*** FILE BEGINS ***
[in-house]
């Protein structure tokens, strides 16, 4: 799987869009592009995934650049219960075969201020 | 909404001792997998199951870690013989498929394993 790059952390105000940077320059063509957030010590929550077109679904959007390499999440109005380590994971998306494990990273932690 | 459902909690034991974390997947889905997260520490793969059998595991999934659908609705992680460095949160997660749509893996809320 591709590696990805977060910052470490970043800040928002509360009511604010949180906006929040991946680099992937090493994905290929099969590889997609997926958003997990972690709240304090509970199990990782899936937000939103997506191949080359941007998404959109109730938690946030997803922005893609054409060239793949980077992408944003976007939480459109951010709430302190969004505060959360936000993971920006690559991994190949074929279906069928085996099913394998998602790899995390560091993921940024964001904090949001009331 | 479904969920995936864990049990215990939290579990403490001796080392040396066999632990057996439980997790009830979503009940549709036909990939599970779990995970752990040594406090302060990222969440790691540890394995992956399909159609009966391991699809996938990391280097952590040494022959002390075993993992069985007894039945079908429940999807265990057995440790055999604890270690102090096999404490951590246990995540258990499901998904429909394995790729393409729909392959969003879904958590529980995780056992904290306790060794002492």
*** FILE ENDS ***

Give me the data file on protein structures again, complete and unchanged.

[in-house]
């Protein structure tokens, strides 16, 4: 799987869009592009995934650049219960075969201020 | 909404001792997998199951870690013989498929394993 790059952390105000940077320059063509957030010590929550077109679904959007390499999440109005380590994971998306494990990273932690 | 459902909690034991974390997947889905997260520490793969059998595991999934659908609705992680460095949160997660749509893996809320 591709590696990805977060910052470490970043800040928002509360009511604010949180906006929040991946680099992937090493994905290929099969590889997609997926958003997990972690709240304090509970199990990782899936937000939103997506191949080359941007998404959109109730938690946030997803922005893609054409060239793949980077992408944003976007939480459109951010709430302190969004505060959360936000993971920006690559991994190949074929279906069928085996099913394998998602790899995390560091993921940024964001904090949001009331 | 479904969920995936864990049990215990939290579990403490001796080392040396066999632990057996439980997790009830979503009940549709036909990939599970779990995970752990040594406090302060990222969440790691540890394995992956399909159609009966391991699809996938990391280097952590040494022959002390075993993992069985007894039945079908429940999807265990057995440790055999604890270690102090096999404490951590246990995540258990499901998904429909394995790729393409729909392959969003879904958590529980995780056992904290306790060794002492």